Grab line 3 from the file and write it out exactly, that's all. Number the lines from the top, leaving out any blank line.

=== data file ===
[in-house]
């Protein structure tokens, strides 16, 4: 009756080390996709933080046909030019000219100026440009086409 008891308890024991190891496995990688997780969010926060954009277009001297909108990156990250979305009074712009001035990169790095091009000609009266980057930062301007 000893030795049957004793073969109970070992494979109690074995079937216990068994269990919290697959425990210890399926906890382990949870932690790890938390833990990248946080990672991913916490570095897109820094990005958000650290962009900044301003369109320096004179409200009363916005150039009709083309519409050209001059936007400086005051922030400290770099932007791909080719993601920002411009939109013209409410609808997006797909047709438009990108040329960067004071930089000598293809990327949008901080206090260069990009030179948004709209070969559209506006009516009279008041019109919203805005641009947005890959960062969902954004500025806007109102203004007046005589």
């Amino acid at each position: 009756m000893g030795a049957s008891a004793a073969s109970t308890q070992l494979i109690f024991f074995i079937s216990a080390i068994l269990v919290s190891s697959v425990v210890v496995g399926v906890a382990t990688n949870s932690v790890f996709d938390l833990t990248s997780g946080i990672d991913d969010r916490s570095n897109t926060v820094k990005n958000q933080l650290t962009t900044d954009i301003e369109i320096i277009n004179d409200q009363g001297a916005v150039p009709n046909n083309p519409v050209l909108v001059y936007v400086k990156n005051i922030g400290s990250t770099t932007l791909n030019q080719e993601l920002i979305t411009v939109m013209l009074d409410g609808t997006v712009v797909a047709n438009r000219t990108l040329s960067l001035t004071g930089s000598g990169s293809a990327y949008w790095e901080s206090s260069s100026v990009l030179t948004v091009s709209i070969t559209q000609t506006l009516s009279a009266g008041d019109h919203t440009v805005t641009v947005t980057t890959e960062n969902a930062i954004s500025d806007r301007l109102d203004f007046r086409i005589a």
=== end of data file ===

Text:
């Amino acid at each position: 009756m000893g030795a049957s008891a004793a073969s109970t308890q070992l494979i109690f024991f074995i079937s216990a080390i068994l269990v919290s190891s697959v425990v210890v496995g399926v906890a382990t990688n949870s932690v790890f996709d938390l833990t990248s997780g946080i990672d991913d969010r916490s570095n897109t926060v820094k990005n958000q933080l650290t962009t900044d954009i301003e369109i320096i277009n004179d409200q009363g001297a916005v150039p009709n046909n083309p519409v050209l909108v001059y936007v400086k990156n005051i922030g400290s990250t770099t932007l791909n030019q080719e993601l920002i979305t411009v939109m013209l009074d409410g609808t997006v712009v797909a047709n438009r000219t990108l040329s960067l001035t004071g930089s000598g990169s293809a990327y949008w790095e901080s206090s260069s100026v990009l030179t948004v091009s709209i070969t559209q000609t506006l009516s009279a009266g008041d019109h919203t440009v805005t641009v947005t980057t890959e960062n969902a930062i954004s500025d806007r301007l109102d203004f007046r086409i005589a």